AZ High Court Refuses to Hear Case Against Napolitano
The Arizona Supreme Court on Wednesday rejected a petition by conservative lawmakers charging that Governor Janet Napolitano overstepped her gubernatorial authority when she signed an executive order prohibiting discrimination based on sexual orientation for state workers. Passed last June, the measure-which applies to state workers in the executive branch-also stipulates that employees who harass others based on sexual orientation may be terminated. Napolitano's camp was pleased with the Supreme Court's decision, and Chief lead counsel Tim Nelson appeared confident the order would stand. "I don't know that the Legislature can impede on the executive branch in that way, he said, according to Capitol Media Services.
The Christian legal group Alliance Defense Fund filed the lawsuit on behalf of six Republican lawmakers. One of the plaintiffs, Rep. Doug Quelland (R-Phoenix) told CMS, "The people in my district don't consider it discrimination." The executive order could still face challenges in the lower courts, or it may be overruled in the Legislature, with a veto-proof majority, according to PlanetOut. Similar executive orders have been signed in six other states and President Clinton signed a measure in 1998 banning discrimination based on sexual orientation for federal workers, according to Lambda Legal Defense, reported PlanetOut.
8/28/2015 Alaska Court Protects Abortion Access for Low-Income Women - The Alaska Superior Court struck down a state law yesterday that would have severely limited abortion access for low-income women in Alaska.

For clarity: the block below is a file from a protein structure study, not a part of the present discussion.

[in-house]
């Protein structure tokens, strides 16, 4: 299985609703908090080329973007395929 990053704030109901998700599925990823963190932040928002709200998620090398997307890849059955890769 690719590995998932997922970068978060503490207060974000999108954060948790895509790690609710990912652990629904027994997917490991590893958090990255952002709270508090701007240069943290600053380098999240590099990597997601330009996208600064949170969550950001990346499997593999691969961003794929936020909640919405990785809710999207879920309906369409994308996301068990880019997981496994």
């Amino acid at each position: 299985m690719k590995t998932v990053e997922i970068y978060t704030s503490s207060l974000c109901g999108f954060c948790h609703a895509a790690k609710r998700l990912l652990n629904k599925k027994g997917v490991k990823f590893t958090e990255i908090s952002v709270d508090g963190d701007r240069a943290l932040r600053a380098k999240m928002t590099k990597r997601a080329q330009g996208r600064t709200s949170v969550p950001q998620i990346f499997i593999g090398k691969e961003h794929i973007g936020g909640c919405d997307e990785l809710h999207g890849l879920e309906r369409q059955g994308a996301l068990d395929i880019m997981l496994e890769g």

The state's Superior Court also struck down a Department of Health and Social Services regulation that placed narrow specifications on Medicaid coverage for abortions, requiring that Medicaid-funded abortions be determined by a physician to be "medically necessary." Last year, the Center for Reproductive Rights, the American Civil Liberties Union, and Planned Parenthood sued on behalf of the Planned Parenthood of the Great Northwest, claiming that the narrow definition of "medically necessary" arbitrarily established conditions designed to restrict the ability of low-income women to access abortion services.
The law was temporarily blocked last July by an Alaskan state court judge.
Superior Court Judge John Suddock ordered yesterday that the state be blocked from implementing this regulation, ruling that it placed an undue burden on low-income women seeking abortion services in Alaska.
"By providing health care to all poor Alaskans except women who need abortions, the challenged regulation violates the state constitutional guarantee of 'equal rights, opportunities, and protection under the law'," the ruling read.
"We applaud the superior court for striing down these cruel restrictions on women's health and rights that violate the Alaska Constitution," said Chris Charbonneau, CEO of Planned Parenthood of the Great Northwest and the Hawaiian Islands. . . .
8/26/2015 Saudi Women Prepare to Vote for the First Time - The fight for gender equality is making slow but notable progress in Saudi Arabia, where women will be allowed to vote for the first time in upcoming December elections.
This shift in Saudi law came in 2011, when a royal decree announced that women would be allowed to vote and run in local elections beginning in December of 2015. . . .